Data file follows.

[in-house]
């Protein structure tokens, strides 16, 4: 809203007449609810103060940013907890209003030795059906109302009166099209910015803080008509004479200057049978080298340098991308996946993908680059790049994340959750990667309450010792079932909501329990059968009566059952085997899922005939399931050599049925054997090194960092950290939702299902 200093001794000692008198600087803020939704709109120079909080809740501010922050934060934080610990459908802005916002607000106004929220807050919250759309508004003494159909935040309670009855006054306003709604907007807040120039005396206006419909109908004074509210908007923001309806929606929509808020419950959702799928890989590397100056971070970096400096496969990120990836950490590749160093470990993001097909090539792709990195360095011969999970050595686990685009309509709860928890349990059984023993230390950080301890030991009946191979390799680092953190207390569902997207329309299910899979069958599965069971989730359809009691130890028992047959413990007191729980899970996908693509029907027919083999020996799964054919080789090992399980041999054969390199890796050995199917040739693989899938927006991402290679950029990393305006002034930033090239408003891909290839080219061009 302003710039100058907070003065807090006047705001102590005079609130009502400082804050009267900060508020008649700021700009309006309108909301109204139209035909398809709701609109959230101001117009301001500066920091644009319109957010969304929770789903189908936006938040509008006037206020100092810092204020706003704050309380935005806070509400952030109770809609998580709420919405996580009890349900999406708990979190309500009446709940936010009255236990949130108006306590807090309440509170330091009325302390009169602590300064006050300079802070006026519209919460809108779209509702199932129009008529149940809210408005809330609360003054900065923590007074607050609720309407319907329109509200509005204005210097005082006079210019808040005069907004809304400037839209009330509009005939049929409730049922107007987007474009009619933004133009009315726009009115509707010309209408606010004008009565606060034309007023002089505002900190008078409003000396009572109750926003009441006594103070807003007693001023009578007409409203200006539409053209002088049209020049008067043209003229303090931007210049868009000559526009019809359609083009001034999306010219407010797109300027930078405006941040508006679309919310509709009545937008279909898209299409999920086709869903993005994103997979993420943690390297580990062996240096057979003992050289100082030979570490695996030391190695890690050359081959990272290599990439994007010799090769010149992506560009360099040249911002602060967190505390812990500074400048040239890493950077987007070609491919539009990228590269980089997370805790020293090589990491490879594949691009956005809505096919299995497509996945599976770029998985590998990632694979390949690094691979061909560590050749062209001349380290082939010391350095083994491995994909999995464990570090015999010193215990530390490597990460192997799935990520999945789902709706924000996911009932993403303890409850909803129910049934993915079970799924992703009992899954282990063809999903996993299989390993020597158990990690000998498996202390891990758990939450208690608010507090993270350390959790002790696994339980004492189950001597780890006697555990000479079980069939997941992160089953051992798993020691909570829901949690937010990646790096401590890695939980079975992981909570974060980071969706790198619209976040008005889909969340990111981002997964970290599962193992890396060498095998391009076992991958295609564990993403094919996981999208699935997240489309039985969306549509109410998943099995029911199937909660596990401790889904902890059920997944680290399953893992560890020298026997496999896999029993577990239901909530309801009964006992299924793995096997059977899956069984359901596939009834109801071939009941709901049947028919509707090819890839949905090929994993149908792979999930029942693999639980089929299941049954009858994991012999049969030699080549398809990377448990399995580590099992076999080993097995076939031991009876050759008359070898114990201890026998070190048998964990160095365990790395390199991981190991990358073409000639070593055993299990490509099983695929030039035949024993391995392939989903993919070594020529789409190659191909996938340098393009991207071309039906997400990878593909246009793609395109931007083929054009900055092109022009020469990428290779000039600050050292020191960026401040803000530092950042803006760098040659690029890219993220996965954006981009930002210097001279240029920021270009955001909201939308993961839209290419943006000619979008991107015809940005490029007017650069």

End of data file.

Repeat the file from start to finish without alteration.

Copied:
[in-house]
């Protein structure tokens, strides 16, 4: 809203007449609810103060940013907890209003030795059906109302009166099209910015803080008509004479200057049978080298340098991308996946993908680059790049994340959750990667309450010792079932909501329990059968009566059952085997899922005939399931050599049925054997090194960092950290939702299902 200093001794000692008198600087803020939704709109120079909080809740501010922050934060934080610990459908802005916002607000106004929220807050919250759309508004003494159909935040309670009855006054306003709604907007807040120039005396206006419909109908004074509210908007923001309806929606929509808020419950959702799928890989590397100056971070970096400096496969990120990836950490590749160093470990993001097909090539792709990195360095011969999970050595686990685009309509709860928890349990059984023993230390950080301890030991009946191979390799680092953190207390569902997207329309299910899979069958599965069971989730359809009691130890028992047959413990007191729980899970996908693509029907027919083999020996799964054919080789090992399980041999054969390199890796050995199917040739693989899938927006991402290679950029990393305006002034930033090239408003891909290839080219061009 302003710039100058907070003065807090006047705001102590005079609130009502400082804050009267900060508020008649700021700009309006309108909301109204139209035909398809709701609109959230101001117009301001500066920091644009319109957010969304929770789903189908936006938040509008006037206020100092810092204020706003704050309380935005806070509400952030109770809609998580709420919405996580009890349900999406708990979190309500009446709940936010009255236990949130108006306590807090309440509170330091009325302390009169602590300064006050300079802070006026519209919460809108779209509702199932129009008529149940809210408005809330609360003054900065923590007074607050609720309407319907329109509200509005204005210097005082006079210019808040005069907004809304400037839209009330509009005939049929409730049922107007987007474009009619933004133009009315726009009115509707010309209408606010004008009565606060034309007023002089505002900190008078409003000396009572109750926003009441006594103070807003007693001023009578007409409203200006539409053209002088049209020049008067043209003229303090931007210049868009000559526009019809359609083009001034999306010219407010797109300027930078405006941040508006679309919310509709009545937008279909898209299409999920086709869903993005994103997979993420943690390297580990062996240096057979003992050289100082030979570490695996030391190695890690050359081959990272290599990439994007010799090769010149992506560009360099040249911002602060967190505390812990500074400048040239890493950077987007070609491919539009990228590269980089997370805790020293090589990491490879594949691009956005809505096919299995497509996945599976770029998985590998990632694979390949690094691979061909560590050749062209001349380290082939010391350095083994491995994909999995464990570090015999010193215990530390490597990460192997799935990520999945789902709706924000996911009932993403303890409850909803129910049934993915079970799924992703009992899954282990063809999903996993299989390993020597158990990690000998498996202390891990758990939450208690608010507090993270350390959790002790696994339980004492189950001597780890006697555990000479079980069939997941992160089953051992798993020691909570829901949690937010990646790096401590890695939980079975992981909570974060980071969706790198619209976040008005889909969340990111981002997964970290599962193992890396060498095998391009076992991958295609564990993403094919996981999208699935997240489309039985969306549509109410998943099995029911199937909660596990401790889904902890059920997944680290399953893992560890020298026997496999896999029993577990239901909530309801009964006992299924793995096997059977899956069984359901596939009834109801071939009941709901049947028919509707090819890839949905090929994993149908792979999930029942693999639980089929299941049954009858994991012999049969030699080549398809990377448990399995580590099992076999080993097995076939031991009876050759008359070898114990201890026998070190048998964990160095365990790395390199991981190991990358073409000639070593055993299990490509099983695929030039035949024993391995392939989903993919070594020529789409190659191909996938340098393009991207071309039906997400990878593909246009793609395109931007083929054009900055092109022009020469990428290779000039600050050292020191960026401040803000530092950042803006760098040659690029890219993220996965954006981009930002210097001279240029920021270009955001909201939308993961839209290419943006000619979008991107015809940005490029007017650069």